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With reference to three key passages, explore Dickens's portrayal of the treatment of children in Victorian England in "Oliver Twist".

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Introduction

With reference to three key passages, explore Dickens's portrayal of the treatment of children in Victorian England in "Oliver Twist". You should look at the following: 1. His presentation of authority figures and institutions 2. The treatment of Oliver and how the reader responds to him 3. The ways in which Dickens uses speech and imagery Charles Dickens, the son of John and Elizabeth, was born on the 7th February 1812 in Portsmouth. Dickens had a relatively good upbringing. He began his education at William Giles School. Although this was shortly outlived, as at the age of 12 his father got arrested for bad debt. He was then sent to work at Warren's Blacking factory, where he applied labels to bottles of shoe polish. After this he returned to school but left again at 15. Dickens's first job was as a solicitor's clerk. He then became a reporter for the House of Parliaments. Twenty-five years later, he published his first novel, an immediate success that launched his career. "Oliver Twist" was written in 1837. Its aim was to make the conditions of poor people more apparent. It was also written as a protest against The Poor Law. The Poor Law stated, "No-able bodied person was to receive money or other help from The Poor Law authorities in a workhouse. ...read more.

Middle

The treatment of Oliver and the other boys was particularly harsh. For example the meals provided for them included a bowl of gruel and if they were lucky "two ounces and a quarter of bread besides". At the workhouse they were there to "be educated and learn a useful trade" and to pick "oakum" daily. Oakum is a loose fibre obtained by unraveling old rope, used for filling cracks in wooden ships. There is also an element of peer pressure at the workhouse as Oliver is forced by his fellow peers to as "Please sir, I want some more", he is punished by, the board putting up a for sale sign for him to be brought for " any trade, business or calling". He is then put towards the board to have his position at the workhouse reconsidered. Dickens's uses contrasting irony to give the reader an idea of the real conditions experienced by Oliver in the workhouse. For example, "the system" gives the impression that workhouse children are not denied exercise, social interaction or religious support. Whereas Dickens's ironic description is probably in fact a more accurate account of the actual situation. There was exercise, but only in bitterly cold weather and with the frequent use of a cane to keep them on the move, and all under the watchful eye of Mr. ...read more.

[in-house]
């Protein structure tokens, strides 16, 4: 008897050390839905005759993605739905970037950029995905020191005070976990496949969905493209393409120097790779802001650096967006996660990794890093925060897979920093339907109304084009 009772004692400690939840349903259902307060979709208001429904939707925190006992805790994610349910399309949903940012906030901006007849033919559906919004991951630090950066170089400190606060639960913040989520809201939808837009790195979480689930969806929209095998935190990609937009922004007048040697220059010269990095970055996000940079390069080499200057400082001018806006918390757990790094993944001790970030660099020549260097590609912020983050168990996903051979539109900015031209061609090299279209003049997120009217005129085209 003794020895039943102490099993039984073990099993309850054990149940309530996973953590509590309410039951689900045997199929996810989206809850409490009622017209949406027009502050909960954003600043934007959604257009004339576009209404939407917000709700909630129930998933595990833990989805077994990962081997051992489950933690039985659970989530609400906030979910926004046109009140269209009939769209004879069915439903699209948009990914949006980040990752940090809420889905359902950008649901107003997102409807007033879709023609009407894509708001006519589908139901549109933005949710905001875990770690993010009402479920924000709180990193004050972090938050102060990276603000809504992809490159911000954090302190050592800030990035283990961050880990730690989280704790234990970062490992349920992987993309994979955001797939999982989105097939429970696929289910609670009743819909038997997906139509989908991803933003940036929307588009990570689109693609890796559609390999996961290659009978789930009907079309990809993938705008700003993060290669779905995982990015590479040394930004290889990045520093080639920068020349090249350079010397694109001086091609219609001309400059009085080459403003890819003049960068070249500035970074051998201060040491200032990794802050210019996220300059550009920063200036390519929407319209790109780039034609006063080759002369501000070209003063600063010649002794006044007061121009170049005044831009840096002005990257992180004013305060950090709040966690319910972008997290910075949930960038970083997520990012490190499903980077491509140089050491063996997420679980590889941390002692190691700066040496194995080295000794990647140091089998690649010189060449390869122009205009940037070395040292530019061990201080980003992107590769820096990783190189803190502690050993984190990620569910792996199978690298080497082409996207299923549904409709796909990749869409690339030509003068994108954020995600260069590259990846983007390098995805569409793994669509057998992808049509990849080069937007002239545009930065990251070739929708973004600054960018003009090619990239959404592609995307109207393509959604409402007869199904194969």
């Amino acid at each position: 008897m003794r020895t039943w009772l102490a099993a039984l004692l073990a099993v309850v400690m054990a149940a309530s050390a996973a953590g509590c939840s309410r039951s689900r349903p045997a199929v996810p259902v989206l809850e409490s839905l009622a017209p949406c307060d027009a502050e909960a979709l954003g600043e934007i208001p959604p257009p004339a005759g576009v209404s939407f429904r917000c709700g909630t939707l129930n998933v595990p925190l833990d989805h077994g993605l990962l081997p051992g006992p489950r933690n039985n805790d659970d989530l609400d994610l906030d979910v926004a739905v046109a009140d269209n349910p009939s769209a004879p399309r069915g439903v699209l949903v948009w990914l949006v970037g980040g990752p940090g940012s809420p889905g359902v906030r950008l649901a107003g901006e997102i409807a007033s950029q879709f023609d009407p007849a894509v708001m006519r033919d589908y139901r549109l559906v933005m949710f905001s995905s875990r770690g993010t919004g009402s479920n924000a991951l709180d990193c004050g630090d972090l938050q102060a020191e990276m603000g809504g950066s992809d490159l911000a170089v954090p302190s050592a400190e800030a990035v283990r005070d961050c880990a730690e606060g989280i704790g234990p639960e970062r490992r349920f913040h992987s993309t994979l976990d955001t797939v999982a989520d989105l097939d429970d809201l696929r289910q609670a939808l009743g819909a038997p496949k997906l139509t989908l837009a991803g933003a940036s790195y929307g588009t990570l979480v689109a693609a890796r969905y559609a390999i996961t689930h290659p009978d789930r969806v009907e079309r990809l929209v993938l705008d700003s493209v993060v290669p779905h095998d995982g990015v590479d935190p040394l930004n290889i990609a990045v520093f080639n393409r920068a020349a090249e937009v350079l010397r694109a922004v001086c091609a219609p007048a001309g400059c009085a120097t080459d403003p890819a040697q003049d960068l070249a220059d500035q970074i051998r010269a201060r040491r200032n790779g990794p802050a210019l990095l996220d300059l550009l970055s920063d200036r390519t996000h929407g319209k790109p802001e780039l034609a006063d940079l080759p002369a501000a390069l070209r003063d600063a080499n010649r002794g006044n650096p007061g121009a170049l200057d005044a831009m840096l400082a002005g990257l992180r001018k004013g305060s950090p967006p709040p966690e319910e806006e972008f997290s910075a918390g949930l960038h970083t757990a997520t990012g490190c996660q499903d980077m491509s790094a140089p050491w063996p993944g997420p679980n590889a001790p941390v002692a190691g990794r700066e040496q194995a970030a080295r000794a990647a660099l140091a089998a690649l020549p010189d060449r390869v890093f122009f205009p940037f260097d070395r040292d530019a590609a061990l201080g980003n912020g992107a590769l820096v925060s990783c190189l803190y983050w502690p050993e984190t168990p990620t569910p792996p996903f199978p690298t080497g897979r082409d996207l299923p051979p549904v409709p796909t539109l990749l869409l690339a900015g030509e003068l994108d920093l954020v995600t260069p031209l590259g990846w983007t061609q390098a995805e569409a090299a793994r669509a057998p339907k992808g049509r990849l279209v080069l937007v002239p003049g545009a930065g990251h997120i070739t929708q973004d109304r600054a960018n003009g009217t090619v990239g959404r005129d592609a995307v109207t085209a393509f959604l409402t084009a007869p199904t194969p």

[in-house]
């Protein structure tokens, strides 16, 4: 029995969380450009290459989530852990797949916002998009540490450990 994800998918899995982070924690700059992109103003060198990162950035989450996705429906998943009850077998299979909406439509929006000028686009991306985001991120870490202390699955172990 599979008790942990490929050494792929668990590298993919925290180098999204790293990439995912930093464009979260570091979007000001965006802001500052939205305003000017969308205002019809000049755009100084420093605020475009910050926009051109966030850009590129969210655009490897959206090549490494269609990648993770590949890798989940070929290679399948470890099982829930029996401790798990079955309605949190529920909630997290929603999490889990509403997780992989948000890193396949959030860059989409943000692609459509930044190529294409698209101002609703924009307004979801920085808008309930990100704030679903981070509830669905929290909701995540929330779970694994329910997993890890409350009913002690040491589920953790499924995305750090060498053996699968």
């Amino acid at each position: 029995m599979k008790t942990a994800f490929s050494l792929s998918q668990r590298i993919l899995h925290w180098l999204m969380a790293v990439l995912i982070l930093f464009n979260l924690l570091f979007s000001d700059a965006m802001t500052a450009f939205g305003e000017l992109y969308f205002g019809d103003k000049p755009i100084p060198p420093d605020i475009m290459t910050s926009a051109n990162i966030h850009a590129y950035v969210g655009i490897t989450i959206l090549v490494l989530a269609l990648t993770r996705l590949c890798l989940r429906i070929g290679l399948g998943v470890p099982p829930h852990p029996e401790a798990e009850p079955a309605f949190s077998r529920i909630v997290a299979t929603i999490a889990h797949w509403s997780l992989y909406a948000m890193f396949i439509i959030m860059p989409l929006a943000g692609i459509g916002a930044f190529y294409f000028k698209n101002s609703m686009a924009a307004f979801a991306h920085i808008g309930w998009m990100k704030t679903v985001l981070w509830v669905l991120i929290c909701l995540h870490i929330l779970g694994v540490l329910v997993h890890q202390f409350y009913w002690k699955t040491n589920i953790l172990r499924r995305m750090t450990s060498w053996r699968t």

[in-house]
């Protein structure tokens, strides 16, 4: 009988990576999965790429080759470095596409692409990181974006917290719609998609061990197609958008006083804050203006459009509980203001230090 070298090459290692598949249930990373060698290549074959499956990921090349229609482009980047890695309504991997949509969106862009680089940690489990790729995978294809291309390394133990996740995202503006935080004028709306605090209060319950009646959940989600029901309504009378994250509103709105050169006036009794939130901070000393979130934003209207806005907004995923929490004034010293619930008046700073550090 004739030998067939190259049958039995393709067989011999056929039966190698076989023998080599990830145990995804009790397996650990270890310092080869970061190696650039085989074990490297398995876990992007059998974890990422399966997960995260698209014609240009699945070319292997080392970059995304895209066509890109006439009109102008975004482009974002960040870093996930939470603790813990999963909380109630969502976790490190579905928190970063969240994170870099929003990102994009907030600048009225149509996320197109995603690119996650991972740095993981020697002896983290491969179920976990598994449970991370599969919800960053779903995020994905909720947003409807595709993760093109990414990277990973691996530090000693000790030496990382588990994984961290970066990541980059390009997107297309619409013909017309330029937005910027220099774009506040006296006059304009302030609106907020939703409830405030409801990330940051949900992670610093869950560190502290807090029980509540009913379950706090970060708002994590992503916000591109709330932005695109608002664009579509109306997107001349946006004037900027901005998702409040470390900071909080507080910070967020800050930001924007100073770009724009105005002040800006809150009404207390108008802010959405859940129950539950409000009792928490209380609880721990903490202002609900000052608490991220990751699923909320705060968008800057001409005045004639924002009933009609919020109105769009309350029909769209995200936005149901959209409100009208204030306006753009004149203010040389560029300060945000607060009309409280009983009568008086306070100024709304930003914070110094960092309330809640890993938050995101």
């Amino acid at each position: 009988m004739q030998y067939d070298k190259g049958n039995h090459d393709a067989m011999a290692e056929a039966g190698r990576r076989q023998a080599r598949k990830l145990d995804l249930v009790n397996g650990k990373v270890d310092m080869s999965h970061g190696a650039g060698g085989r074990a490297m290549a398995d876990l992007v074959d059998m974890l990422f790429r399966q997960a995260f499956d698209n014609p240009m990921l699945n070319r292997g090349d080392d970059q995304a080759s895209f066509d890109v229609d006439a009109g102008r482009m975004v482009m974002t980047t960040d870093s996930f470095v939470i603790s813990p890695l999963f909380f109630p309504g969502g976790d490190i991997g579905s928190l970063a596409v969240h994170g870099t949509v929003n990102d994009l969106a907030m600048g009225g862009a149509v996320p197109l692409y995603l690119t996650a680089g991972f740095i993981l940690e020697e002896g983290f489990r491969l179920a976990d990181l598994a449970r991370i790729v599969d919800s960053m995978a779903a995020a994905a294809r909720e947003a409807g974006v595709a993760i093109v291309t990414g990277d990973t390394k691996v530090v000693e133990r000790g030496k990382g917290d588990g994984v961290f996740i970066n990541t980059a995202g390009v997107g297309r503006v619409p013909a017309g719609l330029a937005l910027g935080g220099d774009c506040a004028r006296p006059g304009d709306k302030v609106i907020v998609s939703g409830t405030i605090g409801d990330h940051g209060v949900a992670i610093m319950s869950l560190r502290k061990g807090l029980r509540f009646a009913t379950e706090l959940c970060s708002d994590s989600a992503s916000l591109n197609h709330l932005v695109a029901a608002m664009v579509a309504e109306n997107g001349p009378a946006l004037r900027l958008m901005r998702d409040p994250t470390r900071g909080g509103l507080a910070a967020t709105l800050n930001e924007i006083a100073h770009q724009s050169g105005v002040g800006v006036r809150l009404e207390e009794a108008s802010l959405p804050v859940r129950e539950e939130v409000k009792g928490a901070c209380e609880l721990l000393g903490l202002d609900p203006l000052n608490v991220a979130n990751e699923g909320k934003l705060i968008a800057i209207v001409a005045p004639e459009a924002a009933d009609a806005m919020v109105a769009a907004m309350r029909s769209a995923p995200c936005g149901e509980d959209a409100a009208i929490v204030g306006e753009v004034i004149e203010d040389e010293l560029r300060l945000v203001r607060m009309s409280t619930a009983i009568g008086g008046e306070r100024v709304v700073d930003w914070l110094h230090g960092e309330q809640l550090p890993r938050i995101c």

Conclusion

This undercuts his message, as you would expect that because he is an orphan and is in a workhouse he would be rougher and not speak "Standard English", but local dialect. This makes me think that Oliver was born to lie in a middle class background. In comparison to today, children's lifestyles are much more privileged. For example, employment has changed as in Victorian England, children were sent to work from as young as nine. Whereas today the rough age is 14 and they have to work limited hours. The education is also very different as you can legally leave school at 16. There is equality also, as girls have as much right as boys to attend school. Now you do not have to pay to go to school as there are ones provided by the state for free. In Victorian England, parents were expected to pay if they wanted their child/children to attend school. This meant that poorer children did not receive an education, as their parents could not afford the fees. Boys and girls were taught separately so as they could not interact with each other. Toys and entertainment has changed dramatically because technology has developed. Yo-yo's and skipping ropes were more popular in the 1880's but today's entertainment revolves around computers and television. By Deanne Sandiford 11S ...read more.

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